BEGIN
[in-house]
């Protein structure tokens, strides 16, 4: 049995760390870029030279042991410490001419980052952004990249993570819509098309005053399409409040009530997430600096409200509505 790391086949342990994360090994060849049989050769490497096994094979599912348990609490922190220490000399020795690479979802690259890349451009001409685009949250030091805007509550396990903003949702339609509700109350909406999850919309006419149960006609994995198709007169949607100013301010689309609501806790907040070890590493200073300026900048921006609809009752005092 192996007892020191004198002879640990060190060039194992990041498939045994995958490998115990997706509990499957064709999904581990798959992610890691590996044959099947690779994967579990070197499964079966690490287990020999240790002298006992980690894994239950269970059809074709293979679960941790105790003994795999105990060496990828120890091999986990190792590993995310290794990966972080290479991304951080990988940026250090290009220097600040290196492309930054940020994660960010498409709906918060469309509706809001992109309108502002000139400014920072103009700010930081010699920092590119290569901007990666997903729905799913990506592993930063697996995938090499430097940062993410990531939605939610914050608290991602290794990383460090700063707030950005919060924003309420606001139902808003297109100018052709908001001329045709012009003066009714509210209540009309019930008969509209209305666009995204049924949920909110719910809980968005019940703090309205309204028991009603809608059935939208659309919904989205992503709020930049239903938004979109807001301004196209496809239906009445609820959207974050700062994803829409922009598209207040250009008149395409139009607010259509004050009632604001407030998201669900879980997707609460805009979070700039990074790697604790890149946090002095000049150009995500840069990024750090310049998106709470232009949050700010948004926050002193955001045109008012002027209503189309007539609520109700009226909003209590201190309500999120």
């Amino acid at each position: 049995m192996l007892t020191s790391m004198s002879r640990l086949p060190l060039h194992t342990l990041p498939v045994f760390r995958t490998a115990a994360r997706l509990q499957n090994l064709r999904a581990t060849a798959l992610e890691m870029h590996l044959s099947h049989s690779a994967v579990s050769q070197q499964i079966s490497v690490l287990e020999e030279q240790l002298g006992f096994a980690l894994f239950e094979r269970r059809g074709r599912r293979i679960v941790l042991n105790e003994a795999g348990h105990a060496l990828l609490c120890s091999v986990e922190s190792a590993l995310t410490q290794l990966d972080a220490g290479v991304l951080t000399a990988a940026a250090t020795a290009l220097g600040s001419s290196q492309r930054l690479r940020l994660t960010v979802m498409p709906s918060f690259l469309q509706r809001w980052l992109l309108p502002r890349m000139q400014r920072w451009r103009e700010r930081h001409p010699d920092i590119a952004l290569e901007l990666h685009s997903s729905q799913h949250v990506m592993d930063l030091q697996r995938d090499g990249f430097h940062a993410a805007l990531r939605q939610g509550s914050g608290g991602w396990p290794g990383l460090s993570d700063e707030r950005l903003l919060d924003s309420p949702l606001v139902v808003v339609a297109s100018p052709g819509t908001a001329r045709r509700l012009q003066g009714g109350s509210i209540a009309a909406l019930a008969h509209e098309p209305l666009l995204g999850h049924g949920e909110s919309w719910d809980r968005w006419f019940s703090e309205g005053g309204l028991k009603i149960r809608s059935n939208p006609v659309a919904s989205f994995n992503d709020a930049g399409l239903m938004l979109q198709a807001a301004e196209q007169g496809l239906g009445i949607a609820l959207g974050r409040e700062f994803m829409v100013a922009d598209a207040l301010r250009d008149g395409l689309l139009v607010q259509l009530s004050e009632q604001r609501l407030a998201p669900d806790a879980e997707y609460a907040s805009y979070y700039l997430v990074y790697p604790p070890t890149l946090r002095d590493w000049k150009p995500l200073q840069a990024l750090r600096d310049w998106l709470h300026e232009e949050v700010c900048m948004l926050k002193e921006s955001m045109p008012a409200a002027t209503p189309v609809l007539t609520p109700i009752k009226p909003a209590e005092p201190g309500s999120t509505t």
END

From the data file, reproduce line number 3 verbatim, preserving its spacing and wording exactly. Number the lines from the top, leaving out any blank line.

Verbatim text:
């Amino acid at each position: 049995m192996l007892t020191s790391m004198s002879r640990l086949p060190l060039h194992t342990l990041p498939v045994f760390r995958t490998a115990a994360r997706l509990q499957n090994l064709r999904a581990t060849a798959l992610e890691m870029h590996l044959s099947h049989s690779a994967v579990s050769q070197q499964i079966s490497v690490l287990e020999e030279q240790l002298g006992f096994a980690l894994f239950e094979r269970r059809g074709r599912r293979i679960v941790l042991n105790e003994a795999g348990h105990a060496l990828l609490c120890s091999v986990e922190s190792a590993l995310t410490q290794l990966d972080a220490g290479v991304l951080t000399a990988a940026a250090t020795a290009l220097g600040s001419s290196q492309r930054l690479r940020l994660t960010v979802m498409p709906s918060f690259l469309q509706r809001w980052l992109l309108p502002r890349m000139q400014r920072w451009r103009e700010r930081h001409p010699d920092i590119a952004l290569e901007l990666h685009s997903s729905q799913h949250v990506m592993d930063l030091q697996r995938d090499g990249f430097h940062a993410a805007l990531r939605q939610g509550s914050g608290g991602w396990p290794g990383l460090s993570d700063e707030r950005l903003l919060d924003s309420p949702l606001v139902v808003v339609a297109s100018p052709g819509t908001a001329r045709r509700l012009q003066g009714g109350s509210i209540a009309a909406l019930a008969h509209e098309p209305l666009l995204g999850h049924g949920e909110s919309w719910d809980r968005w006419f019940s703090e309205g005053g309204l028991k009603i149960r809608s059935n939208p006609v659309a919904s989205f994995n992503d709020a930049g399409l239903m938004l979109q198709a807001a301004e196209q007169g496809l239906g009445i949607a609820l959207g974050r409040e700062f994803m829409v100013a922009d598209a207040l301010r250009d008149g395409l689309l139009v607010q259509l009530s004050e009632q604001r609501l407030a998201p669900d806790a879980e997707y609460a907040s805009y979070y700039l997430v990074y790697p604790p070890t890149l946090r002095d590493w000049k150009p995500l200073q840069a990024l750090r600096d310049w998106l709470h300026e232009e949050v700010c900048m948004l926050k002193e921006s955001m045109p008012a409200a002027t209503p189309v609809l007539t609520p109700i009752k009226p909003a209590e005092p201190g309500s999120t509505t």